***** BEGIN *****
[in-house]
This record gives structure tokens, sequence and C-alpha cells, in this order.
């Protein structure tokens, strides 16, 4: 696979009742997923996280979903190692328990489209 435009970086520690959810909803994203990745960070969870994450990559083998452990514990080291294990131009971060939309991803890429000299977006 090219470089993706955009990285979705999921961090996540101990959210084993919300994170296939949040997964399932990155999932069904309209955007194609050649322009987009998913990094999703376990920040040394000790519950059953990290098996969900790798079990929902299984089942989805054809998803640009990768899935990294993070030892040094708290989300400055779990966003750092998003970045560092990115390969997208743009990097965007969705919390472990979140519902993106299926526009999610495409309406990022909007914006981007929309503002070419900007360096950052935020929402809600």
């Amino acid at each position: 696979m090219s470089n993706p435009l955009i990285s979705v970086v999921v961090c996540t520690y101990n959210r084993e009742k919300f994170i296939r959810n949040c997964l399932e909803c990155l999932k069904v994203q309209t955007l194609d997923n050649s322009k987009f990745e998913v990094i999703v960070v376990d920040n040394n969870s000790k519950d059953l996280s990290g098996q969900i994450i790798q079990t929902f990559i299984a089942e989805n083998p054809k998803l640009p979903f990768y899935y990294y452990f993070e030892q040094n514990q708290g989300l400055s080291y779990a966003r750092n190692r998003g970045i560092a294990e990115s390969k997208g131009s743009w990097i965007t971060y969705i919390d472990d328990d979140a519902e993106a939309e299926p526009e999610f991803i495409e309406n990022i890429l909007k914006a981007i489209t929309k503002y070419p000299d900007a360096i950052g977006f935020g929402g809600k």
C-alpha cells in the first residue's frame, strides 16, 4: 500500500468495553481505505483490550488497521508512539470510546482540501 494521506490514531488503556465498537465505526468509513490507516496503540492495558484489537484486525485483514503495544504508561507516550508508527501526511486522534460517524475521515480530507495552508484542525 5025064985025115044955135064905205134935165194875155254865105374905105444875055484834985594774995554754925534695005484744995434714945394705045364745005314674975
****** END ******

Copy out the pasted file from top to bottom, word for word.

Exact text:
[in-house]
This record gives structure tokens, sequence and C-alpha cells, in this order.
């Protein structure tokens, strides 16, 4: 696979009742997923996280979903190692328990489209 435009970086520690959810909803994203990745960070969870994450990559083998452990514990080291294990131009971060939309991803890429000299977006 090219470089993706955009990285979705999921961090996540101990959210084993919300994170296939949040997964399932990155999932069904309209955007194609050649322009987009998913990094999703376990920040040394000790519950059953990290098996969900790798079990929902299984089942989805054809998803640009990768899935990294993070030892040094708290989300400055779990966003750092998003970045560092990115390969997208743009990097965007969705919390472990979140519902993106299926526009999610495409309406990022909007914006981007929309503002070419900007360096950052935020929402809600």
């Amino acid at each position: 696979m090219s470089n993706p435009l955009i990285s979705v970086v999921v961090c996540t520690y101990n959210r084993e009742k919300f994170i296939r959810n949040c997964l399932e909803c990155l999932k069904v994203q309209t955007l194609d997923n050649s322009k987009f990745e998913v990094i999703v960070v376990d920040n040394n969870s000790k519950d059953l996280s990290g098996q969900i994450i790798q079990t929902f990559i299984a089942e989805n083998p054809k998803l640009p979903f990768y899935y990294y452990f993070e030892q040094n514990q708290g989300l400055s080291y779990a966003r750092n190692r998003g970045i560092a294990e990115s390969k997208g131009s743009w990097i965007t971060y969705i919390d472990d328990d979140a519902e993106a939309e299926p526009e999610f991803i495409e309406n990022i890429l909007k914006a981007i489209t929309k503002y070419p000299d900007a360096i950052g977006f935020g929402g809600k």
C-alpha cells in the first residue's frame, strides 16, 4: 500500500468495553481505505483490550488497521508512539470510546482540501 494521506490514531488503556465498537465505526468509513490507516496503540492495558484489537484486525485483514503495544504508561507516550508508527501526511486522534460517524475521515480530507495552508484542525 5025064985025115044955135064905205134935165194875155254865105374905105444875055484834985594774995554754925534695005484744995434714945394705045364745005314674975